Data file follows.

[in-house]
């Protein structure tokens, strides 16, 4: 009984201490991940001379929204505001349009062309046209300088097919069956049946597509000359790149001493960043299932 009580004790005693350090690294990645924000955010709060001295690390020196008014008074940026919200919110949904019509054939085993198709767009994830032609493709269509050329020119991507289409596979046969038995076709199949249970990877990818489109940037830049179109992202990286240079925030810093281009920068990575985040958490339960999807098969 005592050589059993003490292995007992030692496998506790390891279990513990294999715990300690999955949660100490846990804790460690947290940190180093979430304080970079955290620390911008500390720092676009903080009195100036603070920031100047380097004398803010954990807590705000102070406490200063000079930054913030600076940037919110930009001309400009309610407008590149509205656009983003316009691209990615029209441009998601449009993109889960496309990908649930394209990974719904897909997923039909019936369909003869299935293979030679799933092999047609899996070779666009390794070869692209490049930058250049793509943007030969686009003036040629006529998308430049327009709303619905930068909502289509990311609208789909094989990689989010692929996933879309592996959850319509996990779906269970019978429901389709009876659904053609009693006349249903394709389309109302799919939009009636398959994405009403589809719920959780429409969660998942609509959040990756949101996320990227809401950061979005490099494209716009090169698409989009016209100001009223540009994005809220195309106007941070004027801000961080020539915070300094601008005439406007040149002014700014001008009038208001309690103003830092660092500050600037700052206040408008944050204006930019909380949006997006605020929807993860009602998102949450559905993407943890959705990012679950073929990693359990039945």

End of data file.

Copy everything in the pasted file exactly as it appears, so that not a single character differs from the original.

[in-house]
């Protein structure tokens, strides 16, 4: 009984201490991940001379929204505001349009062309046209300088097919069956049946597509000359790149001493960043299932 009580004790005693350090690294990645924000955010709060001295690390020196008014008074940026919200919110949904019509054939085993198709767009994830032609493709269509050329020119991507289409596979046969038995076709199949249970990877990818489109940037830049179109992202990286240079925030810093281009920068990575985040958490339960999807098969 005592050589059993003490292995007992030692496998506790390891279990513990294999715990300690999955949660100490846990804790460690947290940190180093979430304080970079955290620390911008500390720092676009903080009195100036603070920031100047380097004398803010954990807590705000102070406490200063000079930054913030600076940037919110930009001309400009309610407008590149509205656009983003316009691209990615029209441009998601449009993109889960496309990908649930394209990974719904897909997923039909019936369909003869299935293979030679799933092999047609899996070779666009390794070869692209490049930058250049793509943007030969686009003036040629006529998308430049327009709303619905930068909502289509990311609208789909094989990689989010692929996933879309592996959850319509996990779906269970019978429901389709009876659904053609009693006349249903394709389309109302799919939009009636398959994405009403589809719920959780429409969660998942609509959040990756949101996320990227809401950061979005490099494209716009090169698409989009016209100001009223540009994005809220195309106007941070004027801000961080020539915070300094601008005439406007040149002014700014001008009038208001309690103003830092660092500050600037700052206040408008944050204006930019909380949006997006605020929807993860009602998102949450559905993407943890959705990012679950073929990693359990039945």